I stayed out of school for almost two months. In all honesty I had no desire to return. My doctor who'd begun to pick up the rumblings of depression began to challenge me. It worked. Although I'd been given the opportunity to bag off on the rest of my senior year and still graduate--I summoned the courage to return to school. That meant returning to the public eye with both friends and foes.
Now the bullies had other things to say. Other cruel questions to ask. Additional snide remarks to make. Bigger insults to hurl.
"How did you get that dent in your face."
"Were you born ugly, or did you have to work at it. "
People can be so cruel.
But from the jeers I learned great lessons about myself. I learned that my identity does not come from my looks or my abilities. Despite the opportunities to dish out rude responses, I learned that a soft answer (and some times no answer) turns away wrath. I came to the realization that God had a plan for me despite my facial deformity and other issues.
What they meant for evil God meant for good.
The lessons have continued as I've grown into an adult. From time to time people still make comments about my face. That's okay. At least, most of the time, these are now in the form of questions. That makes it much easier to handle.
Every now and then a person will make a "wisecrack" about my physical disabilities. Not understanding that being crippled in body does not mean crippled in mind--their words do sting. But thankfully they don't throw me off track nearly as often as before.
I'm thankful for bullies.
They've taught me more about who I am and who I desire to be. Their cruel remarks have challenged me to take the high road. In many ways they've done a work that kindness could not do. A quote I read, just yesterday, kind of sums it up:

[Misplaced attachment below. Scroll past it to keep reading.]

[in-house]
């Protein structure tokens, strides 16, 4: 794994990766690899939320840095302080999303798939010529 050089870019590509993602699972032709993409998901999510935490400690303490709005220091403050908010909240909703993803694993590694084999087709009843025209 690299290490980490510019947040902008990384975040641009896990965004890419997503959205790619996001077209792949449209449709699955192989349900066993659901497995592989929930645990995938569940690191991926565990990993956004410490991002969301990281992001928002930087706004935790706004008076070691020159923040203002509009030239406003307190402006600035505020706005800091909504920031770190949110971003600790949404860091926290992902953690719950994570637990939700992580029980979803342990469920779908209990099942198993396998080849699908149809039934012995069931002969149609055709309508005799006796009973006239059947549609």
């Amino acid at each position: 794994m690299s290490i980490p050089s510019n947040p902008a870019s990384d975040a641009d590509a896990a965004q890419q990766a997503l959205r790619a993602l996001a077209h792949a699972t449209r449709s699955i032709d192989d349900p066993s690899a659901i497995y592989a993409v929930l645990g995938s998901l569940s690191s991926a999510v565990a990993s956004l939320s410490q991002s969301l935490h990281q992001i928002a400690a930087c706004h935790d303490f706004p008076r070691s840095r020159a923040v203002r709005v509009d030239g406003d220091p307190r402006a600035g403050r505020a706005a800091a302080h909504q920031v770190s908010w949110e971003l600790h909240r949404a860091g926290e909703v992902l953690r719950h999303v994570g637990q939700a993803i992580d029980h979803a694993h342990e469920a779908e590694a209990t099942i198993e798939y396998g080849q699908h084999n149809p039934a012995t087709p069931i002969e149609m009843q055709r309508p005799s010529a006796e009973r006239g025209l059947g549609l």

"In life, think of mean people like sand paper. They may scratch you and hurt you, but at the end, you come out smooth and polished and the mean person is just worn and ugly." Unknown
Smoothing and polishing is necessary for me to shine for Christ.
Jesus faced a lot of bullies in His time. He had nothing to learn from them but used their actions, on more than one occasion, as a platform from which to teach His followers. His teachings were in sharp contrast to the law and also contrary to human nature. Through them He taught others to love God's way--the polar opposite of what we're used to. And it is important to heed His words.
We'll never reach people if we don't love them.
Jesus gave these instructions regarding bullies: "You're familiar with the old written law, 'Love your friend,' and its unwritten companion, 'Hate your enemy.' I'm challenging that. I'm telling you to love your enemies. Let them bring out the best in you, not the worst. When someone gives you a hard time, respond with the energies of prayer, for then you are working out of your true selves, your God-created selves. This is what God does. He gives his best—the sun to warm and the rain to nourish—to everyone, regardless: the good and bad, the nice and nasty." Matthew 5:44-45 The MSG
I'm not sure if it is the written laws or unwritten companions that often do so much harm. But I am certain that when we love and pray for someone who gives us a hard time it does bring out the best in us. How can imitating the Master possibly do anything less?
Were you ever bullied?
What impact has it had on you?
Where are you in the process of learning to pray for those who mistreat(ed) you?
How can I pray for you today?